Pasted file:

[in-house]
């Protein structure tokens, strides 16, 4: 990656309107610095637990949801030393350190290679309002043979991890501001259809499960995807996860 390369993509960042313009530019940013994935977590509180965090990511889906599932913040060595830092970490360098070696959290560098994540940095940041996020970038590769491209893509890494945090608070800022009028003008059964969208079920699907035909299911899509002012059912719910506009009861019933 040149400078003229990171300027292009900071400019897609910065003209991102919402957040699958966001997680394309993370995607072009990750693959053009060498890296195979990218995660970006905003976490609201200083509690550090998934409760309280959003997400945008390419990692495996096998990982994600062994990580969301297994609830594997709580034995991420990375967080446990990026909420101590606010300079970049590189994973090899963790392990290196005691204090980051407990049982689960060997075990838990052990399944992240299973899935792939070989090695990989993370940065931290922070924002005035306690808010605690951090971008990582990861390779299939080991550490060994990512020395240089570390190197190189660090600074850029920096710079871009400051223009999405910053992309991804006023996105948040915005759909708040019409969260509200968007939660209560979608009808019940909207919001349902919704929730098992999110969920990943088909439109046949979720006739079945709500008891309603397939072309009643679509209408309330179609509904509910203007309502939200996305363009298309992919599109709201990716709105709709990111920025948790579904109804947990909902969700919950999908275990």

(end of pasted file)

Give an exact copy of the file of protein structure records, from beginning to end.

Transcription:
[in-house]
């Protein structure tokens, strides 16, 4: 990656309107610095637990949801030393350190290679309002043979991890501001259809499960995807996860 390369993509960042313009530019940013994935977590509180965090990511889906599932913040060595830092970490360098070696959290560098994540940095940041996020970038590769491209893509890494945090608070800022009028003008059964969208079920699907035909299911899509002012059912719910506009009861019933 040149400078003229990171300027292009900071400019897609910065003209991102919402957040699958966001997680394309993370995607072009990750693959053009060498890296195979990218995660970006905003976490609201200083509690550090998934409760309280959003997400945008390419990692495996096998990982994600062994990580969301297994609830594997709580034995991420990375967080446990990026909420101590606010300079970049590189994973090899963790392990290196005691204090980051407990049982689960060997075990838990052990399944992240299973899935792939070989090695990989993370940065931290922070924002005035306690808010605690951090971008990582990861390779299939080991550490060994990512020395240089570390190197190189660090600074850029920096710079871009400051223009999405910053992309991804006023996105948040915005759909708040019409969260509200968007939660209560979608009808019940909207919001349902919704929730098992999110969920990943088909439109046949979720006739079945709500008891309603397939072309009643679509209408309330179609509904509910203007309502939200996305363009298309992919599109709201990716709105709709990111920025948790579904109804947990909902969700919950999908275990």